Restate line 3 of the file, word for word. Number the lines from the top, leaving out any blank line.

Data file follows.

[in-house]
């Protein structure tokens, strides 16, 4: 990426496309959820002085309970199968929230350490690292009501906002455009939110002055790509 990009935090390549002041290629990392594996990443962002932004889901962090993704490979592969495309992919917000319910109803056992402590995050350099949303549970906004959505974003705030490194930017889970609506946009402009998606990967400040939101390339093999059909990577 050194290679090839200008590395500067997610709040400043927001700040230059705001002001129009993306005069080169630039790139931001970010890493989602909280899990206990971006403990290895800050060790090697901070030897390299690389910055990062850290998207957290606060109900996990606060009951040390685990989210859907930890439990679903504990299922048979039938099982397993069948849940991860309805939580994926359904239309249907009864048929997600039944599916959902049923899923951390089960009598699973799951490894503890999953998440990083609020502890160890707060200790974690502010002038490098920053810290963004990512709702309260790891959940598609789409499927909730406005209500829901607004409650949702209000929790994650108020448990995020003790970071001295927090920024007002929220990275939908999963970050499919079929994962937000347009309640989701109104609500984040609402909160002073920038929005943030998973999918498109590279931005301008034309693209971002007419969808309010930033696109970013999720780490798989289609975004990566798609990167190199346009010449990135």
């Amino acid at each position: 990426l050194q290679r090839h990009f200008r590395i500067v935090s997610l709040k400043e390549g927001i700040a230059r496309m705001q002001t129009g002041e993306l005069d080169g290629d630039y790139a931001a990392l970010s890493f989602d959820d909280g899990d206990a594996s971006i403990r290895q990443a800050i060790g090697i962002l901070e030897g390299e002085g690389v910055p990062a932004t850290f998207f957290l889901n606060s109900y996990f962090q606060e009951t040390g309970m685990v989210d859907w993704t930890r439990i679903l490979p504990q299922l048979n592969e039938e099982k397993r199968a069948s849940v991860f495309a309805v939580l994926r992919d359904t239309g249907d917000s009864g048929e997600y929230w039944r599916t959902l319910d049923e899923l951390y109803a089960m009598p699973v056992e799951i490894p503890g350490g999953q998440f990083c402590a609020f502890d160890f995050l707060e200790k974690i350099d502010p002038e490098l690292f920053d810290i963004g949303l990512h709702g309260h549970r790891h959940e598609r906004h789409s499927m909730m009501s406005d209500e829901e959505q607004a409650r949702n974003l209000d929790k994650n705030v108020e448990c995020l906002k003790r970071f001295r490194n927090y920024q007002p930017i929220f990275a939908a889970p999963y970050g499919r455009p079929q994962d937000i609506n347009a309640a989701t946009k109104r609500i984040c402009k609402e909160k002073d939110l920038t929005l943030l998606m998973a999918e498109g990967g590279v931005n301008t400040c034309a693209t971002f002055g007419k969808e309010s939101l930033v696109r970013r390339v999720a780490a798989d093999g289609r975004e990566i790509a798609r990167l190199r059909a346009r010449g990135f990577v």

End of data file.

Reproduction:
């Amino acid at each position: 990426l050194q290679r090839h990009f200008r590395i500067v935090s997610l709040k400043e390549g927001i700040a230059r496309m705001q002001t129009g002041e993306l005069d080169g290629d630039y790139a931001a990392l970010s890493f989602d959820d909280g899990d206990a594996s971006i403990r290895q990443a800050i060790g090697i962002l901070e030897g390299e002085g690389v910055p990062a932004t850290f998207f957290l889901n606060s109900y996990f962090q606060e009951t040390g309970m685990v989210d859907w993704t930890r439990i679903l490979p504990q299922l048979n592969e039938e099982k397993r199968a069948s849940v991860f495309a309805v939580l994926r992919d359904t239309g249907d917000s009864g048929e997600y929230w039944r599916t959902l319910d049923e899923l951390y109803a089960m009598p699973v056992e799951i490894p503890g350490g999953q998440f990083c402590a609020f502890d160890f995050l707060e200790k974690i350099d502010p002038e490098l690292f920053d810290i963004g949303l990512h709702g309260h549970r790891h959940e598609r906004h789409s499927m909730m009501s406005d209500e829901e959505q607004a409650r949702n974003l209000d929790k994650n705030v108020e448990c995020l906002k003790r970071f001295r490194n927090y920024q007002p930017i929220f990275a939908a889970p999963y970050g499919r455009p079929q994962d937000i609506n347009a309640a989701t946009k109104r609500i984040c402009k609402e909160k002073d939110l920038t929005l943030l998606m998973a999918e498109g990967g590279v931005n301008t400040c034309a693209t971002f002055g007419k969808e309010s939101l930033v696109r970013r390339v999720a780490a798989d093999g289609r975004e990566i790509a798609r990167l190199r059909a346009r010449g990135f990577v």